Wednesday, August 6, 2008

Yankee Stadium

As all baseball fans know, this year marks the final season of venerable Yankee Stadium. I was fortunate enough to get in on one of the tours of The House That Ruth Built last weekend to see the place one final time before it gives way to the new stadium that is rising across 161st Street. From the outside, the new Yankee Stadium looks as if its the older structure with its return to the classic facade with the stadium named etched in gold. Although it's always sad to lose the history of the old ballparks, that is one definite improvement over the current Yankee Stadium.

Being a Red Sox fan setting foot into Yankee Stadium always feels strange, a place of great import but a place that's not too welcoming to people of your belief. Kind of like setting foot on the floor of the Republican Convention toting an Obama '08 sign. This being the final season of the Stadium (and all you need to say is "the Stadium" and people know you're not talking about Shea or Qualcomm), tickets to remaining games are scarce, and you won't have an easy time getting tickets to the tours either. Advance tickets for remaining Yankee Stadium tours are sold out, but the Yankees put 40 tickets on sa
le at 9 a.m. on days of tours at the advance ticket window. But you'll probably need to get there early. On the day we went, people were lining up before 6:45 a.m., and people who arrived after 8:30 a.m. were shut out. 

The access that is granted on the tour is pretty good, but it was a big group of about 60 people, which meant we didn't have a lot of time to wander in Monument Park, which was the part of the stadium I was most interested in seeing. The tour took us up to the press box, which has a fantastic panorama of the field and into the Yankee dugout. (I didn't try to high step and jump over the fence like Derek Jeter, which was probably a good decision.) We also got to walk along the warning track along the outfield wall. It was neat to see all the circular dents in the wall, which appeared to be painted, from outfield shots.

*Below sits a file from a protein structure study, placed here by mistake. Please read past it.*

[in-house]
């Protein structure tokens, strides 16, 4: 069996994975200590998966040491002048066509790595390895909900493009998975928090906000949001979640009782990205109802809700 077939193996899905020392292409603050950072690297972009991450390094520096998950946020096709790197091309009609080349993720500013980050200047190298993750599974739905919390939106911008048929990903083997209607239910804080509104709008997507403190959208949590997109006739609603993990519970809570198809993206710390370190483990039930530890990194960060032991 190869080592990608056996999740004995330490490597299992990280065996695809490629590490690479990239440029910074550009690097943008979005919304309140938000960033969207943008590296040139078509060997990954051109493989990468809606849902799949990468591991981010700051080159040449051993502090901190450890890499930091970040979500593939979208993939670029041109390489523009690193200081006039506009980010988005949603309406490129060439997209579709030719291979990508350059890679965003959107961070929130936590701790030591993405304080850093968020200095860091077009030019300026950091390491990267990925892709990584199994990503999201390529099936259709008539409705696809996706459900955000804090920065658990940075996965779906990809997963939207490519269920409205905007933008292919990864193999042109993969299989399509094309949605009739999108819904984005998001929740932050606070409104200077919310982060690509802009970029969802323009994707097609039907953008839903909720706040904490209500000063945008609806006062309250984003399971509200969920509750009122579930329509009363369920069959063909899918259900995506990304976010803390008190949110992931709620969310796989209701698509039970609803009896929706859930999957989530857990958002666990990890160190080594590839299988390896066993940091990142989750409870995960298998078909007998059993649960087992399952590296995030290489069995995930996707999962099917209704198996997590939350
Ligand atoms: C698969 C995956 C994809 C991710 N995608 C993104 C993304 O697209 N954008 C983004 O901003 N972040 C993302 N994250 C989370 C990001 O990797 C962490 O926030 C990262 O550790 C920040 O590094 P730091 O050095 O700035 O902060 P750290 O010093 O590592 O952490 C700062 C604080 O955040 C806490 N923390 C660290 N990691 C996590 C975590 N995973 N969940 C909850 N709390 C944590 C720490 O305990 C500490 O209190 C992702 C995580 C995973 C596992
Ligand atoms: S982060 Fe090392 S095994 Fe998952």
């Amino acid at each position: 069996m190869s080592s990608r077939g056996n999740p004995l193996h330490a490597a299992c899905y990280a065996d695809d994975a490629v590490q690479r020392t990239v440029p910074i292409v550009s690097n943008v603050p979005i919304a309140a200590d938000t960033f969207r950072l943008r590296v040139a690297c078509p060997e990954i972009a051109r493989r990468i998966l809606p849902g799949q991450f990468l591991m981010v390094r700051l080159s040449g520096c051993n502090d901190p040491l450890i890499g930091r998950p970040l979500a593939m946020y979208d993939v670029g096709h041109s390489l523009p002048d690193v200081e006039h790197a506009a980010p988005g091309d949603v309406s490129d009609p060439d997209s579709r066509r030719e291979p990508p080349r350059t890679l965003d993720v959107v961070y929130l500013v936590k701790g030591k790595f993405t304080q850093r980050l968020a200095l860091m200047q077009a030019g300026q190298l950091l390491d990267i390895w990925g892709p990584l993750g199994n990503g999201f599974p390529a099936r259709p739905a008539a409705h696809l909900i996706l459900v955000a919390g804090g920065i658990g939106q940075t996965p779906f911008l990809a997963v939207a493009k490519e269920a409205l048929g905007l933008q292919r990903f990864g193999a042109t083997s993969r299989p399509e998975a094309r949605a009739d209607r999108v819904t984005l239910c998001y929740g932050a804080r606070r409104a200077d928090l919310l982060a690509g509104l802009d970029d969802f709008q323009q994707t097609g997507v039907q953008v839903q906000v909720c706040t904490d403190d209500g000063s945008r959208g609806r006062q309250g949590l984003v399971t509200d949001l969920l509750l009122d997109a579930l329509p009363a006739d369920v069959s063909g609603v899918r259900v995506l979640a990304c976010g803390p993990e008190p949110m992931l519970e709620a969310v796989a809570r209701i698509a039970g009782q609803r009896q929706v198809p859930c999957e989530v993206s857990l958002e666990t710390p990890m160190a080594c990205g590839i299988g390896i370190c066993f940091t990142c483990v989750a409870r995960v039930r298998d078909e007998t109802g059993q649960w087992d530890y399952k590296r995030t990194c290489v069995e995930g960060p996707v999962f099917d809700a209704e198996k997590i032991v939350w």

Monument Park is an impressive place to visit, even if you're not a Yankee fan because the Yankee greats are a cavalcade of some of the best who ever played the game. I hadn't realized that the only true monuments in Monument Park honor just five greats: Babe Ruth, Lou Gehrig, Joe DiMaggio, Mickey Mantle, and Miller Huggins. There are plaques that honor other members of the Yankee organization, and a long row of numerals on pinstriped circles in Monument Park looks like the winning numbers for some new pinstriped game from the New York State Lottery, but they contain the team's 16 retired numbers. Not bad when you can have Ruth's retired number sandwiched between the display for Gehrig and DiMaggio. 

After the tour, we ducked into the Yankee Tavern, which is supposedly as old as Yankee Stadium. The walls are filled with memorabilia and photographs of Yankees, although it felt like Jeter was staring at you no matter where you moved. I liked the replica of Yankee Stadium's signature facade that hung from the ceiling of the bar and the fact the menu included a ballpark pretzel.

There was an interesting billboard just outside of Yankee Stadium that I was surprised to see. It featured David Wright of the Mets and David Ortiz from the Sox pushing Vitamin Water. How do the stars from the Yankees' two biggest rivals get their faces plastered in the shadows of the stadium? Couldn't imagine seeing A-Rod and Jeter on any billboards around Fenway.

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